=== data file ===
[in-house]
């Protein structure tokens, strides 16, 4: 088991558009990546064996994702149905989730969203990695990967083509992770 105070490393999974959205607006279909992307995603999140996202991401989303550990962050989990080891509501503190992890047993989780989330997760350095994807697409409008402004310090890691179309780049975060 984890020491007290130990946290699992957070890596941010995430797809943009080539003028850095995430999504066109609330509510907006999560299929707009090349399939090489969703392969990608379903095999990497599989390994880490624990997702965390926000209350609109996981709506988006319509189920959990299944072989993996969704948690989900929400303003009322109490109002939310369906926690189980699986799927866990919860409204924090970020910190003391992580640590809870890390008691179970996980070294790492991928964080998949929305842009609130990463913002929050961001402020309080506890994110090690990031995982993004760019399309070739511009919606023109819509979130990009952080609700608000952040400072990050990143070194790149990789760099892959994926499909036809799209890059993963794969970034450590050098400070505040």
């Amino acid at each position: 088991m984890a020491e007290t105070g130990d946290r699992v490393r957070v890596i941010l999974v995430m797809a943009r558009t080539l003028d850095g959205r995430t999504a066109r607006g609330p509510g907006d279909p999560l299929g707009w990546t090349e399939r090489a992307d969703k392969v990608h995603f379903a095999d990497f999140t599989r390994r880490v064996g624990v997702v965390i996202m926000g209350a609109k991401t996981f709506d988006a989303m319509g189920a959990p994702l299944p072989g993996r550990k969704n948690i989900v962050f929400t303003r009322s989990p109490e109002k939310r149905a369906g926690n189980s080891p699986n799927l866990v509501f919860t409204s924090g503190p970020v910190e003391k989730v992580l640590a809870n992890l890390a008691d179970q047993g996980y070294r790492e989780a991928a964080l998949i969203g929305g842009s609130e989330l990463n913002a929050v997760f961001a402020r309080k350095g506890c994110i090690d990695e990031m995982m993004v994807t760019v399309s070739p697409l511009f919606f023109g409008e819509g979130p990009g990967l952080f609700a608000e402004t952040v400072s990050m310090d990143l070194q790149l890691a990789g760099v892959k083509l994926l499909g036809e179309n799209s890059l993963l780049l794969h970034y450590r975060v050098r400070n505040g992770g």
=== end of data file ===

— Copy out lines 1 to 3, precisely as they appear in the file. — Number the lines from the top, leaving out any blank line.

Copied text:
[in-house]
């Protein structure tokens, strides 16, 4: 088991558009990546064996994702149905989730969203990695990967083509992770 105070490393999974959205607006279909992307995603999140996202991401989303550990962050989990080891509501503190992890047993989780989330997760350095994807697409409008402004310090890691179309780049975060 984890020491007290130990946290699992957070890596941010995430797809943009080539003028850095995430999504066109609330509510907006999560299929707009090349399939090489969703392969990608379903095999990497599989390994880490624990997702965390926000209350609109996981709506988006319509189920959990299944072989993996969704948690989900929400303003009322109490109002939310369906926690189980699986799927866990919860409204924090970020910190003391992580640590809870890390008691179970996980070294790492991928964080998949929305842009609130990463913002929050961001402020309080506890994110090690990031995982993004760019399309070739511009919606023109819509979130990009952080609700608000952040400072990050990143070194790149990789760099892959994926499909036809799209890059993963794969970034450590050098400070505040």
């Amino acid at each position: 088991m984890a020491e007290t105070g130990d946290r699992v490393r957070v890596i941010l999974v995430m797809a943009r558009t080539l003028d850095g959205r995430t999504a066109r607006g609330p509510g907006d279909p999560l299929g707009w990546t090349e399939r090489a992307d969703k392969v990608h995603f379903a095999d990497f999140t599989r390994r880490v064996g624990v997702v965390i996202m926000g209350a609109k991401t996981f709506d988006a989303m319509g189920a959990p994702l299944p072989g993996r550990k969704n948690i989900v962050f929400t303003r009322s989990p109490e109002k939310r149905a369906g926690n189980s080891p699986n799927l866990v509501f919860t409204s924090g503190p970020v910190e003391k989730v992580l640590a809870n992890l890390a008691d179970q047993g996980y070294r790492e989780a991928a964080l998949i969203g929305g842009s609130e989330l990463n913002a929050v997760f961001a402020r309080k350095g506890c994110i090690d990695e990031m995982m993004v994807t760019v399309s070739p697409l511009f919606f023109g409008e819509g979130p990009g990967l952080f609700a608000e402004t952040v400072s990050m310090d990143l070194q790149l890691a990789g760099v892959k083509l994926l499909g036809e179309n799209s890059l993963l780049l794969h970034y450590r975060v050098r400070n505040g992770g």